We had wonderful holidays both in and out of Jordan: to the UK to visit family but also to Aqaba, the Dead Sea, Jerash, Petra, the lush and vibrant Jordan Valley and camping, like Lawrence of Arabia, in Wadi Rum. We saw mirages in the desert and drank tea with bedouin, and were there the year the snow fell so deep that the army had to airlift them out of the desert. We also visited Jerusalem, crossing the border in a little bus and staying in a convent in the heart of the city. The region was awash with tourists, that first year. Then the war began, and all that changed.

Suddenly, we were the only visitors, everywhere we went. It must have been devastating for an economy which relied so heavily upon tourism. Jordan is a beautiful country and its people amongst the most hospitable I’ve met and, overnight, there were no guests. We’d be the only residents in hotels, the only people picking our way around an abandoned Roman town, the only group out picnicking and wadi-wading for the day. In the photograph above, I am standing in the doorway of the Monastery in Petra, and there was no-one but us in the place. It was one of our favourite destinations, and there is so much to see and learn that we could have gone back indefinitely. Empty of visitors, it was so quiet and eerie that we could have been Johann Ludwig Burckhardt ‘discovering’ it in 1812, or David Roberts sitting on a rock to paint his lithographs in 1832.

Imagine my delight, then, when Steven Spielberg chose Petra as the site of the third Indiana Jones film – The Last Crusade. Not only had I been to many of the locations that they used, but here I was, in Petra, with the place virtually empty and several horses available for hire. The happy afternoons I spent riding up and down the gorge were quite literally the stuff of my dreams. Which is why, although I wouldn’t listen to it now, Everything I do, I do it for you has got to be my song for this part of my life. Pure fantasy with a hefty dose of history thrown in, a dash of heroism and… horses. What more could a girl want?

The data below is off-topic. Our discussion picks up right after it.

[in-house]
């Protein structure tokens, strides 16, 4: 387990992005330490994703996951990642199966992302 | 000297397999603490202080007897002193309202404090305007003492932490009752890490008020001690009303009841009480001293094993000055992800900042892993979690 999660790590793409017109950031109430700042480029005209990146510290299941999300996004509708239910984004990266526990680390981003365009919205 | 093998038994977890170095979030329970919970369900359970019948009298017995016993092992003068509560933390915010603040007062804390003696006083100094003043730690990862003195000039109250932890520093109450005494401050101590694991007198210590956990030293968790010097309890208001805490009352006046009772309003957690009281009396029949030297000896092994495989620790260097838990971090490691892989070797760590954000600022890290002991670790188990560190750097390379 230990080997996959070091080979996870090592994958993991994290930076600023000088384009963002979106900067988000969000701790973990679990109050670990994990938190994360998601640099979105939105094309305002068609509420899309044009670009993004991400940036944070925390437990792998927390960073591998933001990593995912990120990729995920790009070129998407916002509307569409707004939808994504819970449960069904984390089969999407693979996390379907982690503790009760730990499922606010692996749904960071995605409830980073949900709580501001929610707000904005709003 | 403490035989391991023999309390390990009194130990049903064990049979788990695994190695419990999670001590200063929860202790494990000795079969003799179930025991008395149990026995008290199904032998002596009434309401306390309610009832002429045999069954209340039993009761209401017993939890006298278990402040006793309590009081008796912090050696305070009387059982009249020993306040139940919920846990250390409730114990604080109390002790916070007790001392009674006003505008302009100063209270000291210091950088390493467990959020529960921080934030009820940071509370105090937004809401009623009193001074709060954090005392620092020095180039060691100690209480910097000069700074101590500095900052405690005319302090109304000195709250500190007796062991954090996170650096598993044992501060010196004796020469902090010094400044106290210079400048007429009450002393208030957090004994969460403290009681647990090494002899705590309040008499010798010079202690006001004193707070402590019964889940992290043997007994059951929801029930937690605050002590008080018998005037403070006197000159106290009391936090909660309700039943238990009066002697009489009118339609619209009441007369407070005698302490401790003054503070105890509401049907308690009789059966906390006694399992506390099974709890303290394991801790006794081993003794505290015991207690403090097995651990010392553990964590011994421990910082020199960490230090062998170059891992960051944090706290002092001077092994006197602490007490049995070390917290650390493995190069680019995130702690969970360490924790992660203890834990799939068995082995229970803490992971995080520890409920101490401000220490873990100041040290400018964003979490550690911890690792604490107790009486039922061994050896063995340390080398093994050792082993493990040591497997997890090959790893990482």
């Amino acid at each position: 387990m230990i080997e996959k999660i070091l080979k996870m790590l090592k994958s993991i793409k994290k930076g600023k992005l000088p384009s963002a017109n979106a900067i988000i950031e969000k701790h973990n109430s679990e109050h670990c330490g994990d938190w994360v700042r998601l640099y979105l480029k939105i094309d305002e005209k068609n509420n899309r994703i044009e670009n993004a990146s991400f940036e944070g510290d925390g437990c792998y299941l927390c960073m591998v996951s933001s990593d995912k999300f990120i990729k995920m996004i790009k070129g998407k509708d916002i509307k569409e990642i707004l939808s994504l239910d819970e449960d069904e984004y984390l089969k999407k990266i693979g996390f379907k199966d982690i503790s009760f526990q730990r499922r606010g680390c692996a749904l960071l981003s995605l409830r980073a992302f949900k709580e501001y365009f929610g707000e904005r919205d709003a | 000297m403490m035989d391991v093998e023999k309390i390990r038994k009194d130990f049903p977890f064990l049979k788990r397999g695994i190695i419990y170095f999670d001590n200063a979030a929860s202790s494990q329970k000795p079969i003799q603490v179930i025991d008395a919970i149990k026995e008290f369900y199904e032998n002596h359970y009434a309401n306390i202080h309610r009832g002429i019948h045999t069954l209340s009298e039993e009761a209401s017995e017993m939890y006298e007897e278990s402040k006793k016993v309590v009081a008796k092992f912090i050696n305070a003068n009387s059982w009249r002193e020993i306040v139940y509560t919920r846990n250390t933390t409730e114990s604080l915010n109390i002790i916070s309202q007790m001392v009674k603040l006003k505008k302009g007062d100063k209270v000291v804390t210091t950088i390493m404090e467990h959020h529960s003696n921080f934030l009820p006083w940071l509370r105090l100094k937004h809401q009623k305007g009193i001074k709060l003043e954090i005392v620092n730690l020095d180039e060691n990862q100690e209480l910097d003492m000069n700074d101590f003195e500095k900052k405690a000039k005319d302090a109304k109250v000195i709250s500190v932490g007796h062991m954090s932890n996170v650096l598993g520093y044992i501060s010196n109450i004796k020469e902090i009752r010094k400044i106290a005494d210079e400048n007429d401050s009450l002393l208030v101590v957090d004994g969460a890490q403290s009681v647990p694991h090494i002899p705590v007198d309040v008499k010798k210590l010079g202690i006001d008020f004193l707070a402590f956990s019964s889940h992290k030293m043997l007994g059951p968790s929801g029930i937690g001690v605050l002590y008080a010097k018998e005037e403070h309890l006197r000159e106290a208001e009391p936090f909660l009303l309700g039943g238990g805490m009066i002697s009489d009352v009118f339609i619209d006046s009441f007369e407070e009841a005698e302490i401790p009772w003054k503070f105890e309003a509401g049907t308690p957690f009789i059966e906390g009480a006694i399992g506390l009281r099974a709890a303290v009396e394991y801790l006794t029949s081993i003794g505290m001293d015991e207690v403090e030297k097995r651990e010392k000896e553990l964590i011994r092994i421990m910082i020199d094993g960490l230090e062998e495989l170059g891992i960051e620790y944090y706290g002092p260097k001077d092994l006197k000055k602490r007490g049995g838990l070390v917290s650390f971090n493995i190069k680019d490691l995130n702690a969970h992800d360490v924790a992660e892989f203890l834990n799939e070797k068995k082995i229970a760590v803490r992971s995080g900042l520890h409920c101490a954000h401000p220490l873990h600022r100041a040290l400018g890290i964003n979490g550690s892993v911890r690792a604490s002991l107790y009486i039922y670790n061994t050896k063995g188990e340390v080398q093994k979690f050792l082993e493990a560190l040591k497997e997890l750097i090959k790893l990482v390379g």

Madeleine

PS – Do you have a song which sums up your pre-teen years? I’m sure I wasn’t the only person who daydreamed endlessly at that age – who did you want to be?

5 thoughts on “Desert Island Discs: Everything I do, I do it for you”

  1. Oh my, you write so eloquently about your life and adventures! I am so enjoying reading your memoir through songs. I can’t remember a specific song to sum up my teen years, but I do have a vivid sense memory. It takes place at the beach in Hawaii, where I am lying face down on a towel with the sun warming my back. There is a black transistor radio with a fake leather cover playing the top 40 hits in my ear. I can still smell the coconut sunscreen and feel the languor that would overtake me after swimming all afternoon.

    1. Isn’t it funny how certain moments are etched into our minds while so many others just disappear? I have to say, if you’re going to have vivid sense memories, having them of lying on a Hawaiian beach seems pretty idyllic to me!

      I’m so pleased that you’re enjoying the series. I don’t know whether you can access Desert Island Discs via the BBC in the US, but if you can, have a listen. It’s a great show, and there are hundreds of archived programmes to listen to.

  2. You did a great job coping with the huge cultural shift from Tanzania to Jordan. Not easy. I enjoyed reading about your wonderful holiday locations in Jordan. However, you might have mentioned that you are possibly the only person ever to have emerged from Wadi Rum soaking wet in the middle of the desert summer. You ventured into a deep cave carved into the valley wall, discovered an enticing subterranean pool and fell into it! I’ll bet the locals still talk about it over their camp fires.